- The Washington Times - Friday, May 17, 2002

HANOI The embalmed body of Vietnamese Communist leader Ho Chi Minh, who died in 1969, remains on public display, but as Vietnam prepares to celebrate the 112th anniversary of his birth Sunday, many of the revered revolutionary's sayings are ignored.

Vietnam's current top leader, Nong Duc Manh, instead seeks to mix capitalism with political control to govern this country and increase its ability to compete in the 21st century.

Mr. Manh, a minority ethnic Tay, completed his first year as Vietnamese Communist Party leader last month.

One of his priorities was to get a grip on the flow of information, not only over Vietnam's controlled media and fledgling Internet connection, but also the truth about his own origins. Over the years, widespread gossip suggested he was the illegitimate son of "Uncle Ho" and a Tay servant.

Mr. Manh had always refused to confirm or deny the link.

"It is not true," Mr. Manh told the international edition of Time magazine this year. "I don't know why the rumor persisted for so long." Ho Chi Minh was "surely not my natural father."

Born in the mountainous north on Sept. 11, 1940, Mr. Manh may have allowed the rumor to spread because it appeared to help his fast political ascent. He is the first member of an ethnic minority to reach the political pinnacle in Vietnam.

After his parents died when he was still young, Mr. Manh joined the Communist Party at age 22.

Instead of enlisting in North Vietnam's war of reunification, he studied Russian in Hanoi. Sent to the Soviet Union, he studied forestry before returning home for training as a potential leader at an elite political school. He entered the National Assembly in 1989.

Foreign businessmen expressed hope that his emphasis on boosting the economy and tackling corruption will ease the pain of investing in Vietnam.

Mr. Manh's efforts to open the economy, however, do not extend to politics. Scattered protests by political dissidents, religious leaders and minority ethnic groups have been met by long prison sentences and other crackdowns during the past year.

Opposition parties remain banned. In National Assembly elections this Sunday coinciding with Ho's birthday, 634 Communist Party candidates and 125 nonparty candidates will compete for five-year terms in the 500-seat assembly.

"Although he is the youngest member of the Communist Party leadership at 61, Nong Duc Manh is no reformist," contends Paris-based Reporters Without Frontiers, which monitors human rights. "During his eight years as speaker of parliament, he had a law passed that was particularly restrictive of press freedom."

Mr. Manh has also said goodbye to the Russians, departing from their naval and air base at Cam Ranh Bay. The base closure began this month at the U.S.-built, deep-water facility that once housed thousands of Russian troops, more than a dozen ships and 30 aircraft.

Hanoi wanted more money than Moscow was willing to pay to extend the 1979 lease.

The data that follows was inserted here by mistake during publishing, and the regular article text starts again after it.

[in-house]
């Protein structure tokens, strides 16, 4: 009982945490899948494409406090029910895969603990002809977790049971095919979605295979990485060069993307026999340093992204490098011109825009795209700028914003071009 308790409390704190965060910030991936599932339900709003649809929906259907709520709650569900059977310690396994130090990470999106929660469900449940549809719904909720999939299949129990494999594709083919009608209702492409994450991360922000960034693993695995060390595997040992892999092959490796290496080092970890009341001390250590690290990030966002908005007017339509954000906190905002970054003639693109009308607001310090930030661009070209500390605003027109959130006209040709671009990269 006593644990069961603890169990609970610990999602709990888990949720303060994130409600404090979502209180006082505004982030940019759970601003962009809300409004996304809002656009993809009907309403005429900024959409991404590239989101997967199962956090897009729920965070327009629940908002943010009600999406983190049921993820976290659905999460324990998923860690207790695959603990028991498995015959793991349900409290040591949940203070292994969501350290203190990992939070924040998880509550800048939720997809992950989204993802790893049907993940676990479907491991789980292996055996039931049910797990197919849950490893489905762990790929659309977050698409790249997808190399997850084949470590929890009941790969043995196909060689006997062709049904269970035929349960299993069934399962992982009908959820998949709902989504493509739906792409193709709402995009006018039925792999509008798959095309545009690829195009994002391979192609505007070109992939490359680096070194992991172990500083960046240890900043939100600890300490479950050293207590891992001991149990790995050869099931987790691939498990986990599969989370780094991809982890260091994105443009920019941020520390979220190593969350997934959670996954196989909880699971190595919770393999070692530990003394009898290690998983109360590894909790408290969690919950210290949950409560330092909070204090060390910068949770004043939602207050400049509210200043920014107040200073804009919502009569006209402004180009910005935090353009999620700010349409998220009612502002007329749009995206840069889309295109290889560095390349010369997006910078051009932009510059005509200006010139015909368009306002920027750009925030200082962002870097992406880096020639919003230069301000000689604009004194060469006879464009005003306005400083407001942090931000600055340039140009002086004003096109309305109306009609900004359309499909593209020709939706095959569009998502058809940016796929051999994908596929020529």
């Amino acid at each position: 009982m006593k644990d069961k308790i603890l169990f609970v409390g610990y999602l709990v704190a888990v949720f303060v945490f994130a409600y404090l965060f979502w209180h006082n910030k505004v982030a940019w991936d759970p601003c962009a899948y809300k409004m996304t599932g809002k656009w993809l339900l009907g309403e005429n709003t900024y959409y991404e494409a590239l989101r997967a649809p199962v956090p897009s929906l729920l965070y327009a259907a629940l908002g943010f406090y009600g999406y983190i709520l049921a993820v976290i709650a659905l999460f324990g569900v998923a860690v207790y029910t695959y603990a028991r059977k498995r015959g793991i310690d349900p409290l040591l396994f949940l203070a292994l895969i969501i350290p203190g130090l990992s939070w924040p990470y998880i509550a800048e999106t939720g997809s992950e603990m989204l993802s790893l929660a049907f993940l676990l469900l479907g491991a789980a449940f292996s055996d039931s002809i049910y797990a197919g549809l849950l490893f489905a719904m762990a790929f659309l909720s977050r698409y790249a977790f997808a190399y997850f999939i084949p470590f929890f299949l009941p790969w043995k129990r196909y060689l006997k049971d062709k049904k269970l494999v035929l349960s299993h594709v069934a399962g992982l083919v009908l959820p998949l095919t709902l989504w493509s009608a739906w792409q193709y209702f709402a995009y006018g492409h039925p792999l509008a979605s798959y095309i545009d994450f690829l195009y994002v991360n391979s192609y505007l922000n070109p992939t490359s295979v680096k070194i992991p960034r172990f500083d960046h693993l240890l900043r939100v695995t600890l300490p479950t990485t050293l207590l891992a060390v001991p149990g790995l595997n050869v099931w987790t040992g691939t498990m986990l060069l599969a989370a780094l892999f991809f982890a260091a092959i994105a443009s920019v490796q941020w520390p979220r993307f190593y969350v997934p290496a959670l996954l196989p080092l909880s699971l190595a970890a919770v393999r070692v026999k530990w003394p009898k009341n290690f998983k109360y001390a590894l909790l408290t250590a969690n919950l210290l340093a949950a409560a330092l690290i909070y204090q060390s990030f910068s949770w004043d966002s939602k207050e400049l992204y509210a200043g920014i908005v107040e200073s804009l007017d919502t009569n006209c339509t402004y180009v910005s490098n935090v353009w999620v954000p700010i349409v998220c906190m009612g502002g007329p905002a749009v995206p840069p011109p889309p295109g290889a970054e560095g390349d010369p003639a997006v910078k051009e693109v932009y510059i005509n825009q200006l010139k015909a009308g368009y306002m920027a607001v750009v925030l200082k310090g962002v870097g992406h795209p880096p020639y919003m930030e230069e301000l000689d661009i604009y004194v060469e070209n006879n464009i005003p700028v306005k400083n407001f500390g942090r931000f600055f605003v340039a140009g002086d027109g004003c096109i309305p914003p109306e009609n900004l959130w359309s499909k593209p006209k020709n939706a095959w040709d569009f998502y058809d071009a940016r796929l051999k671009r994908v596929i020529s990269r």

Mr. Manh will now have to figure out how to make the harbor and facilities commercially attractive. It could be convenient for cargo ships plying the seas between Japan and Southeast Asia.

As Communist Party secretary-general, Mr. Manh's work includes improving relations with the United States and other foreign countries especially to lure their investors.

Relations between Washington and Hanoi have come a long way since President Richard M. Nixon contemplated nuking North Vietnam to end America's long effort to maintain a noncommunist regime in the south.

"I'd rather use the nuclear bomb we want to decimate the place . North Vietnam is going to get reordered," Mr. Nixon said in secret tapes he recorded in the White House in 1972. The tapes were released by the U.S. National Archives this year.

Mr. Manh's predecessor, Gen. Le Kha Phieu, was unceremoniously removed in April 2001 by the Communist Party's Central Committee. It was displeased with Gen. Le's old-style approach, which had tied down the economy and allowed bribery, red tape and official indifference to dominate.

Under Mr. Manh, the government wants a "private, capitalist economy" to develop. That means continuing to privatize some enterprises while loosening restrictions on domestic and international business.

Problems are expected to persist, however, because the government wants to hold onto key sectors of the economy. Foreign and local investors are waiting, meanwhile, for private companies to enjoy the same access to bank credit as government-run enterprises.

But after a year in power, Mr. Manh is perceived by some analysts as a weak, pliant leader who relies too much on compromise and consensus when making major decisions. However, Mr. Manh does not share Ho's opposition to individualism.

"The worst and most dangerous vestige of the old society is individualism," Ho declared in a 1958 speech, "On Revolutionary Morality."

Ho had predicted that "collectivism and socialism will certainly prevail, while individualism will surely disappear. Individualism is something very deceitful and perfidious. It skillfully induces one to backslide."

In another speech, he said: "U.S. imperialists disseminate a depraved culture to poison the youth in areas [of Southeast Asia] under their temporary control."

Today, individualism and American culture is considered cool by many urban youths and also inspire rural Vietnamese who are cynical of past collectivization and the hunger and corruption it spawned.

Ho's corpse and the life he led are still considered sacred, protected by armed guards at his tomb and by repressive media laws.

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